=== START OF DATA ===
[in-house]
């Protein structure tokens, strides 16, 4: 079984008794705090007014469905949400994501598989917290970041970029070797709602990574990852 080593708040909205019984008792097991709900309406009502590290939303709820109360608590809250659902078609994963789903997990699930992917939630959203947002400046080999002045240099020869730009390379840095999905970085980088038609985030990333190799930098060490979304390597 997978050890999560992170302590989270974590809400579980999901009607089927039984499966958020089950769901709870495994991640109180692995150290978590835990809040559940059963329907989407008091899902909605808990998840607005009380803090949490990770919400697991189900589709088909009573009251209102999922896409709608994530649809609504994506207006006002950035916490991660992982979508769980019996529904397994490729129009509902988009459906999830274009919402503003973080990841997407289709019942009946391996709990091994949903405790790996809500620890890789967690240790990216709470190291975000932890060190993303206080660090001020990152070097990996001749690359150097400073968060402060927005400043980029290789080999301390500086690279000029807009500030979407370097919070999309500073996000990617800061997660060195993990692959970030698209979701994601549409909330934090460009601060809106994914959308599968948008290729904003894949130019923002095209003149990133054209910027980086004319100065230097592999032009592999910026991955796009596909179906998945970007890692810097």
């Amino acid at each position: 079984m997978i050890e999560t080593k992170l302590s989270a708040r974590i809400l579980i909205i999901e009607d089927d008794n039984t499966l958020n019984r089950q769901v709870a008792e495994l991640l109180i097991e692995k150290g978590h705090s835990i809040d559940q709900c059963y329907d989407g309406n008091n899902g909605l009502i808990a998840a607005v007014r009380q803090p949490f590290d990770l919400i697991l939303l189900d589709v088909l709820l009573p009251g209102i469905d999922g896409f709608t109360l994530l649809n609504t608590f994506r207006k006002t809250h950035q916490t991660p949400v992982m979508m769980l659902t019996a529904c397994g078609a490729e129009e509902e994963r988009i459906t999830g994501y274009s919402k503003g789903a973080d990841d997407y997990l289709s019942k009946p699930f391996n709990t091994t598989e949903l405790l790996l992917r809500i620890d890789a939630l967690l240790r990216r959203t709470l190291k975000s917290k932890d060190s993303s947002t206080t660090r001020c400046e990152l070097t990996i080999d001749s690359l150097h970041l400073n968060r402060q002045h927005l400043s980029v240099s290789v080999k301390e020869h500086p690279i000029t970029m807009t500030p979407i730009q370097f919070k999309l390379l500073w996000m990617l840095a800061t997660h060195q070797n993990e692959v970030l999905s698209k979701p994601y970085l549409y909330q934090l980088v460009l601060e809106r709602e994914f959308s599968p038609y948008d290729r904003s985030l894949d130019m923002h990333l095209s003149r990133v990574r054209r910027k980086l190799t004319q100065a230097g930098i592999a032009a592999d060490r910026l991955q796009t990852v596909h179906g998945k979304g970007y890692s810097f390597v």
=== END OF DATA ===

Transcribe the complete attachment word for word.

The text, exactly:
[in-house]
């Protein structure tokens, strides 16, 4: 079984008794705090007014469905949400994501598989917290970041970029070797709602990574990852 080593708040909205019984008792097991709900309406009502590290939303709820109360608590809250659902078609994963789903997990699930992917939630959203947002400046080999002045240099020869730009390379840095999905970085980088038609985030990333190799930098060490979304390597 997978050890999560992170302590989270974590809400579980999901009607089927039984499966958020089950769901709870495994991640109180692995150290978590835990809040559940059963329907989407008091899902909605808990998840607005009380803090949490990770919400697991189900589709088909009573009251209102999922896409709608994530649809609504994506207006006002950035916490991660992982979508769980019996529904397994490729129009509902988009459906999830274009919402503003973080990841997407289709019942009946391996709990091994949903405790790996809500620890890789967690240790990216709470190291975000932890060190993303206080660090001020990152070097990996001749690359150097400073968060402060927005400043980029290789080999301390500086690279000029807009500030979407370097919070999309500073996000990617800061997660060195993990692959970030698209979701994601549409909330934090460009601060809106994914959308599968948008290729904003894949130019923002095209003149990133054209910027980086004319100065230097592999032009592999910026991955796009596909179906998945970007890692810097």
């Amino acid at each position: 079984m997978i050890e999560t080593k992170l302590s989270a708040r974590i809400l579980i909205i999901e009607d089927d008794n039984t499966l958020n019984r089950q769901v709870a008792e495994l991640l109180i097991e692995k150290g978590h705090s835990i809040d559940q709900c059963y329907d989407g309406n008091n899902g909605l009502i808990a998840a607005v007014r009380q803090p949490f590290d990770l919400i697991l939303l189900d589709v088909l709820l009573p009251g209102i469905d999922g896409f709608t109360l994530l649809n609504t608590f994506r207006k006002t809250h950035q916490t991660p949400v992982m979508m769980l659902t019996a529904c397994g078609a490729e129009e509902e994963r988009i459906t999830g994501y274009s919402k503003g789903a973080d990841d997407y997990l289709s019942k009946p699930f391996n709990t091994t598989e949903l405790l790996l992917r809500i620890d890789a939630l967690l240790r990216r959203t709470l190291k975000s917290k932890d060190s993303s947002t206080t660090r001020c400046e990152l070097t990996i080999d001749s690359l150097h970041l400073n968060r402060q002045h927005l400043s980029v240099s290789v080999k301390e020869h500086p690279i000029t970029m807009t500030p979407i730009q370097f919070k999309l390379l500073w996000m990617l840095a800061t997660h060195q070797n993990e692959v970030l999905s698209k979701p994601y970085l549409y909330q934090l980088v460009l601060e809106r709602e994914f959308s599968p038609y948008d290729r904003s985030l894949d130019m923002h990333l095209s003149r990133v990574r054209r910027k980086l190799t004319q100065a230097g930098i592999a032009a592999d060490r910026l991955q796009t990852v596909h179906g998945k979304g970007y890692s810097f390597v």